In our FreeWheeler Community , as we sit around at outings talking, I find that we have women at many life stages surrounding retirement. Some are years away or long time “veterans”of retiring.  Others have only recently taken the plunge either voluntarily or because life situations have made it “necessary” and still others have finally set a “date certain”and parties have been planned!   We women are often younger and healthier at time of retirement than ever before so we need to plan on how to use all those potentially active  years ahead and understand how to handle this NEXT phase of life that AARP now likes to call “extended middle age” otherwise known as retirement.  This series of posts is going to be about how one FreeWheeler, ME,  approached retirement, walked through that door and how, about 9 months later, how it’s going and what I have discovered.  They say in blogs that you write about what you know so this is just my experience but it probably will hit some common chords in the lives of my dear FreeWheeler sisters. Hopefully this multi-part  blog will generate some feedback that will help and even entertain us all.

Part I – How Did I Get Here?

So, my retirement came last October 2015 when I was the ripe age of 65 and 4 months. It was one of those “unplanned” transitions.  I had worked for my company for 35 years and had planned to work happily in a job I loved until “whenever” , probably waiting until closer to 70 so I could get full Social Security and rack up more dollars in my 401K.  I was healthy and reasonably fit, had a wonderful family, friends, a great team and excellent leaders and very satisfying work. That was a nice plan until about May 2013  when in an instant ( literally) my job changed dramatically and painfully and I began the slow descent from “I’m happy to get up in morning and enjoy my work!” into ” How am I ever going to survive this?”  As my partner will attest to,  I am stubborn and slow to change the big things in my life. Additionally I come from a background of finishing what you started so after investing 33 years in my company, I figured I could/should keep going and figure out how to turn the new job ( aka: “lemons”) into something good ( aka: “lemonade”)  as I had always been able to in the past.

Well, perhaps it was my age causing a lack of flexibility or perhaps the job really did suck but I could not adapt nor rid myself of the infantile anger at what “they did to me“.
I became more and more depressed and defeated trying to do an impossible job for impossible people in spite of what I NOW see as gdepressedood advice from friends and family to quit or change jobs  (see “stubborn and slow to change..” above) !



I was also caught in the web of ” I can’t afford to retire…we’ll be living under a bridge in no time or at least can’t buy “stuff” anymore!” I was becoming a “not- very-nice” person, losing all energy and motivation and was now so miserable that I was not functioning well and finally sought out some good therapy!   This is the somewhat terrifying bottom point where I was last October when I finally made the decision to stop being miserable and take the leap.  My partner and I were camping at Santa Cruz at Costanoa KOA in the Itsy Bitsy Casita( Good things always seem to happen in our RV’s!!!)trailer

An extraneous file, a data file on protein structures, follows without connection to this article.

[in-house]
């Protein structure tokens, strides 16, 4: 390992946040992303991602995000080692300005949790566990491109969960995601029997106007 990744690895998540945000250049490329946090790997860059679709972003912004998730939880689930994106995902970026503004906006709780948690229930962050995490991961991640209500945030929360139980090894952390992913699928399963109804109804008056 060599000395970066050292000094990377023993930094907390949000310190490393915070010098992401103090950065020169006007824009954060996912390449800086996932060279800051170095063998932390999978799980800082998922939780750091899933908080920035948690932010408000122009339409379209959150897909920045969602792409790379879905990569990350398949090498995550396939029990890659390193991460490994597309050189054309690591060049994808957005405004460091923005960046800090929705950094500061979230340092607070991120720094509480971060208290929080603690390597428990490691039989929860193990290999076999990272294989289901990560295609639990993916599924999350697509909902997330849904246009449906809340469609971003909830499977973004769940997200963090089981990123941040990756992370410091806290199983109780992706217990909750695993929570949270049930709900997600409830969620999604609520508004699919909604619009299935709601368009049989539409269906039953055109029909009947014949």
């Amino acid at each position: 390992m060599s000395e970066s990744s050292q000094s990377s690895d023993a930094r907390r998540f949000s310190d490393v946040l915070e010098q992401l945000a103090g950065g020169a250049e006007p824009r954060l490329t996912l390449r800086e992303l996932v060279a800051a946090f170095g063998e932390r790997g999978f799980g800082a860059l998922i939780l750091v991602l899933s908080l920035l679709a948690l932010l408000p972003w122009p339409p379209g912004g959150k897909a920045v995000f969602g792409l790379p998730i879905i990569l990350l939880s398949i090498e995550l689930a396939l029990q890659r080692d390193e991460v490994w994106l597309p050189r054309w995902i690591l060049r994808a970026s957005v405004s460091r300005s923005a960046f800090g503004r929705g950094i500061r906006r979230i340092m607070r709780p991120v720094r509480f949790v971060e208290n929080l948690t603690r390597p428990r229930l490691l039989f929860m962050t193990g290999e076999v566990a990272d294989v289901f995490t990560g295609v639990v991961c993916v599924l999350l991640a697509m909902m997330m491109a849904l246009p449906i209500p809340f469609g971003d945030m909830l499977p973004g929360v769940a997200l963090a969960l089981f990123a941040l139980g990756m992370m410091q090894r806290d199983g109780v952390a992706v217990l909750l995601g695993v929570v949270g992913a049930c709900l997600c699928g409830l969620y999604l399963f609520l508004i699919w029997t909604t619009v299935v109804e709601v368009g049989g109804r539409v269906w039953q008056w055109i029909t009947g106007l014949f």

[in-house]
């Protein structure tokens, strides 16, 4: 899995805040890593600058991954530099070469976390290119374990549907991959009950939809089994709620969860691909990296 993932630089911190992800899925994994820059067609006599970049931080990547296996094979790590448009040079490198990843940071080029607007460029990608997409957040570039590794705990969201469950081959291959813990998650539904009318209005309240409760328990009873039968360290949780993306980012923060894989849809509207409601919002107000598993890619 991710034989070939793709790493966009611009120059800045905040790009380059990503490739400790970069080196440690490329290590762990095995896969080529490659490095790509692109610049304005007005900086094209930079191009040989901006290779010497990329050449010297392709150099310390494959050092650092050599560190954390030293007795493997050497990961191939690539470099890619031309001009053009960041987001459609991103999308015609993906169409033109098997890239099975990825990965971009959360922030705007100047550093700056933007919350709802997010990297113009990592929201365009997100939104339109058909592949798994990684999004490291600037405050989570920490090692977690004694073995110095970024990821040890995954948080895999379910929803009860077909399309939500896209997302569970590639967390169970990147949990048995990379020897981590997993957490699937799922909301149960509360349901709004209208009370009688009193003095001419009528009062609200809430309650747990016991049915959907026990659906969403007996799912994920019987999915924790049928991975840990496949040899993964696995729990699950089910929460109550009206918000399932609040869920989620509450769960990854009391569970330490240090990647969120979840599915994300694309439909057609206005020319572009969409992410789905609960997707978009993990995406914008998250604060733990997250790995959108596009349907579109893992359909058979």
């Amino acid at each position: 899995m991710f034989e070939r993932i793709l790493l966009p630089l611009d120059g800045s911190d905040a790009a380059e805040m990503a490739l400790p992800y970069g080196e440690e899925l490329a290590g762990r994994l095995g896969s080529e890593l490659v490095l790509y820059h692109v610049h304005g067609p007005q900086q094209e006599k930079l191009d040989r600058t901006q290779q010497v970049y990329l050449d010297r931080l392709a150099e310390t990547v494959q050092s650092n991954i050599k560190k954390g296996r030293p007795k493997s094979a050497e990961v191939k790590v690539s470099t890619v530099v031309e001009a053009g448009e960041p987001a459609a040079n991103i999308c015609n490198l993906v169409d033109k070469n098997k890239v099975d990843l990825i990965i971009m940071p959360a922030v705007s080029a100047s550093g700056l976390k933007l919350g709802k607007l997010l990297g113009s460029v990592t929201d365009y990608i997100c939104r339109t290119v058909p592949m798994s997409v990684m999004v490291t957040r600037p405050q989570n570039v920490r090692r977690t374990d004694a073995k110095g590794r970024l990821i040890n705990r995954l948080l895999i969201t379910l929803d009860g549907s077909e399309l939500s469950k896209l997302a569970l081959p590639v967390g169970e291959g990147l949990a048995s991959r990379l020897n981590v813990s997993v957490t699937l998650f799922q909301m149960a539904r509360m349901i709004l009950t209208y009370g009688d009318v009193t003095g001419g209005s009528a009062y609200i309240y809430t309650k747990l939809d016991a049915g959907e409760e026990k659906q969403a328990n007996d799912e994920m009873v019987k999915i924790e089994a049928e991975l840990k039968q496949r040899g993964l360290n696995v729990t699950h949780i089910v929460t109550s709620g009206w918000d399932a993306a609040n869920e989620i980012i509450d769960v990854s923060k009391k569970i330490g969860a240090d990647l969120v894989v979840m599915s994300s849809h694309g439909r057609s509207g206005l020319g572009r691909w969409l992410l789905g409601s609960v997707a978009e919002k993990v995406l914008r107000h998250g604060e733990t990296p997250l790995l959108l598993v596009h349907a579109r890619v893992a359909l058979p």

During that beautiful weekend,  we talked a LOT and she did the bookkeeping “math” to show me how we could manage it and talked about options to fill in any financial gaps ( take a part-time job, promote your DJ business,  sell all that stuff on eBay you’ve been threatening to sell, etc.) . We got home that Saturday and went through it all again on a spreadsheet ( once again, see “…stubborn and slow to change… ” above) and I literally started to cry as I realized that there was a “path forward”!   Sunday, I signed up for Social Security and Monday ,  I gave my 2 week notice after 35 years at my company and it felt like a huge weight had been lifted. Two weeks later I walked away from my company and into the next stage of my life and I was SMILING!

What did I learn? 

  • Don’t wait until you are nearly immobile with unhappiness to make a change.waiting 1

If you hate what you are doing, do something else, anything else to get moving again. Once you get to the truly “stuck-in-quicksand” spot, you’re likely to make dubious decisions out of panic or pain. Make choices while you are objective and powerful! I chose to retire as opposed to change jobs for a number of reasons. I was lucky that I could make a fast course correction and had both financial and emotional resources to allow me to make that “sudden” change.

  • It’s good to listen to your people.

people talking

Your friends and family are like gold. They have ideas that may help you and even if the ideas don’t all work for you, you find out who gives a darn about you which brings your power back!  Even better, they will listen to you ramble on until you cannot babble any longer which is very important. You cannot and should not try to do this alone…big and brave does not always get you what you need. Let your “peeps” take the journey with you!

  • You can live on a lot less than you think you canbudget